Author: Dagna J. Kocur
Year of publication: 2017
Source: Show
Pages: 257-267
DOI Address: https://doi.org/10.15804/tner.2017.48.2.21
PDF: tner/201702/tner20170221.pdf

The aim of the presented research was to answer the question whether people working as teachers differ from other professionals in terms of the sense of and need for power and directiveness. The study group consisted of 198 teachers, while the control group included 156 people from other occupations. The research procedure included: the SPS Sense of Power Scale (Anderson, John, & Keltner, 2012), the Index of Personal Reactions (Bennett, 1988), the SD Direc- tiveness Scale (Ray, 1976) and an extended metric. Teachers had significantly higher results in terms of directiveness, sense of power in the family, sense of power towards colleagues, sense of power towards the supervisor, need for power and resistance to submission. Teachers had significantly lower results in the area of need for influence.

REFERENCES:

  • Anderson, C., John, O.P., & Keltner, D. (2012). The personal sense of power. Journal of Personality, 80(2), 313–344.
  • Appelt, K. (2007). Podmiotowe i kontekstowe uwarunkowania funkcjonowania nauczycieli w  sytuacji zmiany społecznej. [Subjective and contextual conditioning of teachers’ functioning in the context of social change]. Forum oświatowe, [Educational Forum], 1(36), 71-90.
  • Bandura, A. (1999). Social cognitive theory of personality. In: L.A. Pervin, O.P. John (eds.), Handbook of personality: theory and research (2ⁿded.). (pp. 154‒196). New York: Guilford Press.
  • Bennett, J.B. (1988). Power and influence as distinct personality traits: development and validation of a psychometric measure. Journal of Research in Personality, 22(3), 361–394.
  • Bugental, D.B., & Lewis, J.C. (1999). The paradoxical misuse of power by those who see themselves as powerless: How does it happen? Journal of Social Issues, 55(1), 51–64.
  • Donhauser, P.W., Rösch, A.G., & Schultheiss, O.C. (2015). The implicit need for power predicts recognition speed for dynamic changes in facial expressions of emotion. Moti- vation and Emotion, 39(5), 714-721.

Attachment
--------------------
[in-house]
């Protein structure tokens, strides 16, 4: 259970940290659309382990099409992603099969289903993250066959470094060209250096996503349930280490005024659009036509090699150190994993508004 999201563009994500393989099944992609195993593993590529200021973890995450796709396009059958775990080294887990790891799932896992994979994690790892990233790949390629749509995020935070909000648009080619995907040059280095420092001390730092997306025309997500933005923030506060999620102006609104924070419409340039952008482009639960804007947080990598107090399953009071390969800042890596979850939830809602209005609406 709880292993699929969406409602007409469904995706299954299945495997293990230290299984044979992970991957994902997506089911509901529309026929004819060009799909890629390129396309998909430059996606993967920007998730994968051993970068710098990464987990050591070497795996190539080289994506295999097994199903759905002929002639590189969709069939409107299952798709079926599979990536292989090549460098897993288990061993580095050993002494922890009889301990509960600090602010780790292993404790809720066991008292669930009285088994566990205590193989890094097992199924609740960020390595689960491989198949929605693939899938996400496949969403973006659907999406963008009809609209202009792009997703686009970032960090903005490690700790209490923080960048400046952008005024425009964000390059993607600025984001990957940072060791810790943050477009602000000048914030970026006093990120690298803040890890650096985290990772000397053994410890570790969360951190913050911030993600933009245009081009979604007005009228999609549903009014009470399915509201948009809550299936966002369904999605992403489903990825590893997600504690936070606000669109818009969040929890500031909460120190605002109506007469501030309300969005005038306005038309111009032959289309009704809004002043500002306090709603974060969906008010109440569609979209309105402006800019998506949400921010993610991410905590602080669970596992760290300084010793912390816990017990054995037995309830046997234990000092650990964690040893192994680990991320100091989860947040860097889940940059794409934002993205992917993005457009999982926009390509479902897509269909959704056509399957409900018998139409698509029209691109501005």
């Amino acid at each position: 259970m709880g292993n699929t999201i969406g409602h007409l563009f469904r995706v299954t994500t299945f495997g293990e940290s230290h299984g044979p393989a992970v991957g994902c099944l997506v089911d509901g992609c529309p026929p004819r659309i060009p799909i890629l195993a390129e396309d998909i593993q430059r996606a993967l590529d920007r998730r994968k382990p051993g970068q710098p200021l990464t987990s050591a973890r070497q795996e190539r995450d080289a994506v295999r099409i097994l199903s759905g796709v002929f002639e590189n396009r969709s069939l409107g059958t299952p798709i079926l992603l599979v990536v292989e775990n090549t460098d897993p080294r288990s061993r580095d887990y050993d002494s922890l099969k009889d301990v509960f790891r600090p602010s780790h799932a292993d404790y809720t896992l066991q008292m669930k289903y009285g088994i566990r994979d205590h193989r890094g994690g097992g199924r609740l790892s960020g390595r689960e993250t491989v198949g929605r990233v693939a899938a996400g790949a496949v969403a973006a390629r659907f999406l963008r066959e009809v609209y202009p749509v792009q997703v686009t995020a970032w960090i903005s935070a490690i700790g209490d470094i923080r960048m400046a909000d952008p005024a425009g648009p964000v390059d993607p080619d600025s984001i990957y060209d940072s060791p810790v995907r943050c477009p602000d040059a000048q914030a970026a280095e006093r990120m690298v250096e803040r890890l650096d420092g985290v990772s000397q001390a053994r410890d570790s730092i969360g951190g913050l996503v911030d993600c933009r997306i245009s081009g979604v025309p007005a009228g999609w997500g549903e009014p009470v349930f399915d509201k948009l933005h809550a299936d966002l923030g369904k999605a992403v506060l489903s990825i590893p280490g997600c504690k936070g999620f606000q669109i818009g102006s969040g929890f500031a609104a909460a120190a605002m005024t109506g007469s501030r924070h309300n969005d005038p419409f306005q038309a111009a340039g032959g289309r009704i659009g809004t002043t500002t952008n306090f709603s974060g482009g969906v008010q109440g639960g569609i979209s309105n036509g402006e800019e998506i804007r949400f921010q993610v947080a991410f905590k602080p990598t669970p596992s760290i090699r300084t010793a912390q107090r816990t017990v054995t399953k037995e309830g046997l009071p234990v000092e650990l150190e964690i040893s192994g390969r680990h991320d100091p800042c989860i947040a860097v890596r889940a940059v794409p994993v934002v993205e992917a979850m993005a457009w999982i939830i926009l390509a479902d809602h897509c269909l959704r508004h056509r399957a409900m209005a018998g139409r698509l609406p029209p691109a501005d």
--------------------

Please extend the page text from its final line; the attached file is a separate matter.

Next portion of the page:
• Fiske, S.T. (1993). Controlling other people. The impact of power on stereotyping. American Psychologist, 48, 621-628.
  • French, J.R.P.Jr., & Raven, B. (1959). The bases of social power. In: D. Cartwright (ed.). Studies in social power. (pp. 150‒169). Ann Arbor, MI: University of Michigan.
  • Friedman, I.A. (2000). Burnout in teachers: Shattered dreams of impeccable professional performance. Journal of clinical psychology, 56(5), 595-606.
  • Galinsky, A.D., Gruenfeld, D.H., & Magge, J.C. (2003). From power to action. Journal of Personality and Social Psychology, 85(3), 453-466.
  • Galinsky, A.D., Magee, J.C., Gruenfeld, D.H., Whitson, J.A., & Liljenquist, K.A. (2008). Power reduces the press of the situation: implications for creativity, conformity, and dissonance. Journal of personality and social psychology, 95(6), 1450-1466.
  • Galinsky, A.D., Magee, J.C., Inesi, M.E., & Gruenfeld, D.H. (2006). Power and perspectives not taken. Psychological science, 17(12), 1068-1074.
  • Hakanen, J.J., Bakker, A.B., & Schaufeli, W.B. (2006). Burnout and work engagement among teachers. Journal of school psychology, 43(6), 495-513.
  • Judge, T.A., Bono, J.E., Ilies, R., & Gerhardt, M.W. (2002). Personality and leadership: a qualitative and quantitative review. Journal of applied psychology, 87(4), 765-780.
  • Judge, T.A., Colbert, A.E., & Ilies, R. (2004). A meta-analysis of the relationship between intelligence and leadership. Journal of Applied Psychology, 89(3), 542-552.
  • Kipnis, D. (1976). The Powerholders. Chicago: University Press.
  • Leavitt, H.J. (2005). Top down: Why hierarchies are here to stay and how to manage them more effectively. Cambridge, MA: Harvard Business School Press.
  • Lord, R.G., De Vader, C., & Alliger, G.M. (1986). A meta-analysis of the relation between personality traits and leadership perceptions: an application of validity generalization procedures. Journal of Applied Psychology, 71(3), 402-410.
  • Maslach, C., Jackson, S.E., & Leiter, M.P. (1996). Maslach burnout inventory (3rd. ed.). Palo Alto, CA: Consulting Psychologists Press.
  • Mowday, R.T. (1978). The exercise of upward influence in organizations. Administrative Science Quarterly, 23(1), 137-156.
  • Poraj, G. (2009). Od pasji do frustracji. Modele psychologicznego funkcjonowania nauczycieli. [From Passion to Frustration. Models of psychological functioning of teachers]. Łódź: Wydawnictwo Uniwersytetu Łódzkiego.
  • Ray, J.J. (1976). Do authoritarians hold authoritarian attitudes? Human Relations, 29(4), 307‒325.
  • Wilmot, W.W., & Hocker, J.L. (2007). Interpersonal conflict. New York: McGraw-Hill.
  • Winter, D.G. (1988). The power motive in women-and man. Journal of Personality and Social Psychology, 54, 510‒519.
  • Winter, D.G. (1993). The power motive revised. In: C.P. Smith (ed.). Motivation and per- sonality: Handbook of thematic content analysis. (pp. 301‒310). New York: Cambridge University Press.
  • Wojciszke, B., & Strużyńska-Kujałowicz, A. (2007). Power influences self-esteem. Social Cognition, 25(4), 472-494.

Wiadomość do:

 

 

© 2017 Adam Marszałek Publishing House. All rights reserved.

Projekt i wykonanie Pollyart